The aftermath of the NFL Draft always brings with it the cold reality of post-draft squawking from the proverbial peanut gallery that inevitably rankles some fans. If I may digress momentarily; would that some fans cared as much about their own course grades or job performance evaluations as they do about post-draft grades from the likes of Kiper and McShay. Sigh.
At any rate, the point of this post is NOT to suggest that we should ignore everything the pundits say about this draft for three years. Where's the fun in that? The Seahawks have just concluded a draft almost universally regarded as "meh" by the analysts, even some (like Rob Rang) who it's fair to say know Seattle reasonably well. Lots of Cs and Ds, although if you read through you'll hear lots of equivocation. (If it's one or two sentences per team don't waste your time.) Perhaps the best quote comes from Mel Kiper, Jr., the guy so many of us love to hate (as quoted in the Williams piece): "Let's be clear: I think the Seahawks drafted the guys they really wanted with a plan in mind for how to use them."
I'm not so concerned about how "right" the pundits are, since that part we really won't know for a while. I'm concerned with where the discourse about Seattle's draft converges, and whether there is any wisdom to be gleaned from the peanut gallery. Right now, I see the post-draft discourse converging on two basic questions.
1. Was Bruce Irvin a "reach" at 15th overall? Classically, he almost certainly was--in the sense of having more "highly rated" players available--regardless of which other teams were interested in selecting him in the first round. However, as I noted in another post, this draft--the first under the new CBA--may get the punditocracy to begin re-thinking how it puts together its boards and what it means to "reach." (Or, if I were feeling more charitable towards the bastard Niners for drafting one of my favorite college players, I might call Aldon Smith's 7th overall selection as a pass rush specialist the start of a possible sea change.)
At the risk of overstating things, the old CBAs structured in strong incentives for front offices (i.e., not coaching staffs) to select "talent" first then fit scheme around talent. In the abstract that's the right thing to do, but the devil is in the details. Teams tended to place a premium on talent that translates across schemes while simultaneously discounting scheme-specific talent (e.g., 3-4 OLBs) and specialized roles (e.g., slot corner). "Coaches and their schemes," front office thinking went, "may come and go, but that first round contract shackles us to this player."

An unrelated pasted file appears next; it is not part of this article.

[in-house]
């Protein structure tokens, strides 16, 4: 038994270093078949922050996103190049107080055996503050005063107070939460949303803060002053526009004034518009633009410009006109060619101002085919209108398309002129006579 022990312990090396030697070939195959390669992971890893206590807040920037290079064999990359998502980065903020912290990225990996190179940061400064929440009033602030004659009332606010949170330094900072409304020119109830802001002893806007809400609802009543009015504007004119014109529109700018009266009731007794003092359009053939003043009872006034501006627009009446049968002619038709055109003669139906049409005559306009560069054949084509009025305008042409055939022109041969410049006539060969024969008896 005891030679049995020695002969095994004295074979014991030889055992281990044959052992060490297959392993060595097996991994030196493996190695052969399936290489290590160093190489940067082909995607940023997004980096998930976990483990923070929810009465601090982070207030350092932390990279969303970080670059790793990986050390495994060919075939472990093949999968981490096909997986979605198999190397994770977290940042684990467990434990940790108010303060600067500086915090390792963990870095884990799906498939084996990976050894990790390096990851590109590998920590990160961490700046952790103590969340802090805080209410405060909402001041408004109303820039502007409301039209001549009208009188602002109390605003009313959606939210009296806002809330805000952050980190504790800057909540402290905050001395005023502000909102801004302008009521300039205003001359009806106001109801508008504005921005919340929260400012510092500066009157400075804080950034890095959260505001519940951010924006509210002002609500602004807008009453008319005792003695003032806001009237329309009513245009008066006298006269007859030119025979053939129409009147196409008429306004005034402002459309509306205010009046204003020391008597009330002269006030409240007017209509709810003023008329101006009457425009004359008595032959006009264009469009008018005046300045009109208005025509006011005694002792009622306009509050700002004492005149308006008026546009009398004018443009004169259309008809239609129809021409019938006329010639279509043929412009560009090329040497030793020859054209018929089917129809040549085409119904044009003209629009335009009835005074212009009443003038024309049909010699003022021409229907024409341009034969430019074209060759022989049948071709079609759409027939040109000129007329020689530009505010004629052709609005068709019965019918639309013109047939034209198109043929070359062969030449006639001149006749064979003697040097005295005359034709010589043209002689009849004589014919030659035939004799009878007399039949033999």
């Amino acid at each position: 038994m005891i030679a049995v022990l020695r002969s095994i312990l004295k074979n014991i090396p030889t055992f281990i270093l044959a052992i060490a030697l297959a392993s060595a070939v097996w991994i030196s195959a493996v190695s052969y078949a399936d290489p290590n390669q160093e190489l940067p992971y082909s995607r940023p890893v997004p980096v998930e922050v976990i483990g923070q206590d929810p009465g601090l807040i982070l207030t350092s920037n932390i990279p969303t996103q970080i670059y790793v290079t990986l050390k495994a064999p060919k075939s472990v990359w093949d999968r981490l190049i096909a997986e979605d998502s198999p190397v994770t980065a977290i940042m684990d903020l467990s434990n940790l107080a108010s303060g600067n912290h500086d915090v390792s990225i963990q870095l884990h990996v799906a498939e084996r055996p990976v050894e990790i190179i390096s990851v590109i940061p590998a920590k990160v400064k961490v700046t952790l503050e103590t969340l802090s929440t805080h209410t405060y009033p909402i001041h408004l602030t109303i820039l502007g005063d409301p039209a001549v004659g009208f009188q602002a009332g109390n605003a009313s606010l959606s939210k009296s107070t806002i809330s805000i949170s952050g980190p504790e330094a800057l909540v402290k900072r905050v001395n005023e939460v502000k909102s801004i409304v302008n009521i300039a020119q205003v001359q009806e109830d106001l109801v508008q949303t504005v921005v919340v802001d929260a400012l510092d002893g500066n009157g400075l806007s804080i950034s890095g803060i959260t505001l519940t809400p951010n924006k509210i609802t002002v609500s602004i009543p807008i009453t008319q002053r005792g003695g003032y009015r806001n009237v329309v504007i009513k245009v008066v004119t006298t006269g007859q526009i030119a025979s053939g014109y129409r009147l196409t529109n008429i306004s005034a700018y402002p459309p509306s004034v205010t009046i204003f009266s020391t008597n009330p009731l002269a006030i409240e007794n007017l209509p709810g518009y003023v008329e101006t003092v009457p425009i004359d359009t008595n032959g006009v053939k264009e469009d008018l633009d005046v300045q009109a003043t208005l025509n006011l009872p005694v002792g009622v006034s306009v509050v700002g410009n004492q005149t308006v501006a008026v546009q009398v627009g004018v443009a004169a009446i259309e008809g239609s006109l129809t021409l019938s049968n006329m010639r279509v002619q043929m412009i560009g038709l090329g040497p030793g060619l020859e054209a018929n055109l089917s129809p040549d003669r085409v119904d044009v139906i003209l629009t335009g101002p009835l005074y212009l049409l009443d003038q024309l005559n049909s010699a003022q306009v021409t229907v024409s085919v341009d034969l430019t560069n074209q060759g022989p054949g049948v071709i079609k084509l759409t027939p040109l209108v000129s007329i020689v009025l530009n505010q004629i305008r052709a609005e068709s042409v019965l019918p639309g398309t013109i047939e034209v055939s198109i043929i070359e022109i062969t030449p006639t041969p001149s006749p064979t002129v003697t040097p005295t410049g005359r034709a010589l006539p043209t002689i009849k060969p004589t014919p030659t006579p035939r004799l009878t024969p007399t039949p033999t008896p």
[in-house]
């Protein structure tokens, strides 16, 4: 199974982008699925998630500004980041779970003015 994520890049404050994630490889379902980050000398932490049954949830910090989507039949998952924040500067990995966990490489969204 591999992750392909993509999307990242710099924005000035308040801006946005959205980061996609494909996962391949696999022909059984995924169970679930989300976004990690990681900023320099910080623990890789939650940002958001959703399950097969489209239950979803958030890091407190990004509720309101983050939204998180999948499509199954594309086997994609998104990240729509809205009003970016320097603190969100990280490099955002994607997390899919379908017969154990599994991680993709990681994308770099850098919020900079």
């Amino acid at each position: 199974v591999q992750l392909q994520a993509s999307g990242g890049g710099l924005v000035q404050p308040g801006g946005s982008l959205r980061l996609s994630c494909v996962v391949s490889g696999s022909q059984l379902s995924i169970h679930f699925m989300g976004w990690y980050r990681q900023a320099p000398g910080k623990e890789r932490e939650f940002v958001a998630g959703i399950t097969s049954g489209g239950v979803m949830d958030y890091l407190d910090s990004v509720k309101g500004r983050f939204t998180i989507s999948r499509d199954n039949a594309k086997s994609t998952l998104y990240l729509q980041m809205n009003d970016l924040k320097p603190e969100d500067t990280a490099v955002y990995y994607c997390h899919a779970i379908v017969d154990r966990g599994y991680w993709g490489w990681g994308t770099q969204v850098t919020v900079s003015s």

Coaches and schemes still come and go under the new CBA, but contracts are cheaper and far more standardized. If nothing else, teams basically know what a player will cost over the life of a deal before he even signs. I imagine the Niners sitting at #7 in 2011 looked at Smith and thought, "If this kid averages 8 sacks per season, we couldn't buy that on the market for what we'll pay. Who cares if he's a 'specialist' at 7th overall? What matters is what it costs." For this, and a host of related reasons, I think that over time front offices will lessen the premium on talent just because it fits across schemes AND lessen the discount they traditionally applied to scheme-specific players and specialized roles.
Bruce Irvin is a great illustration of what could become a trend. He is both scheme-specific and a specialist; about as narrow as it gets. I'm reasonably sure Smith will develop into an all-around player. I have no idea whether Irvin will. It's obvious why Seattle rated Irvin highly. He was born to play LEO. And, it is equally obvious that he is a classic reach. So I can't blame the pundits for being skeptical. But, I can blame them for failing to question their assumptions. They are asking, why did Seattle reach? They should be asking, does it beg the question to label a player a reach because he has a narrow skillset? Or, to put it another way, in the era of standardized contracts, is there any such thing as a classic reach* anymore?
*My emphasis is on "classic." To be clear, I still think teams can "reach" on players. Even in Irvin's case, there are reasons to be leery about a guy with his background suddenly becoming a multi-millionaire. I found Art Thiel's first Irvin column to be a wee bit of a hatchet job, but he raises an important question in his subsequent column. We know Irvin can handle adversity. Can he handle success?
2. What's the Deal with Russell Wilson? What the PC/JS regime is looking for on defense has become somewhat more clear over time, but the offensive skill positions are still a bit less clear (esp. at QB). Every indication is that the front office and coaches adore Wilson. They passed on some talented guys, all of which had at one time or another been linked to Seattle, to draft Wilson (e.g., Mohamed Sanu, WR; Bernard Pierce, RB; Sean Spence, LB; Demario Davis, LB). People are all over the place in interpreting the selection's meaning and implications.
Perhaps the easiest piece to address is the height issue. It's obvious that Seattle is willing to tailor aspects of the passing game to fit what Wilson does. That doesn't mean that height is "overrated" (no matter how much Jon Gruden bullies and pouts). What's less obvious is whether they see Wilson as a potential day one starter or a high-quality backup with fringe starter potential. Even the latter in my humble opinion is worth a 3rd round pick. Where I usually don't pay much attention to the training camp blow-by-blow, I will now.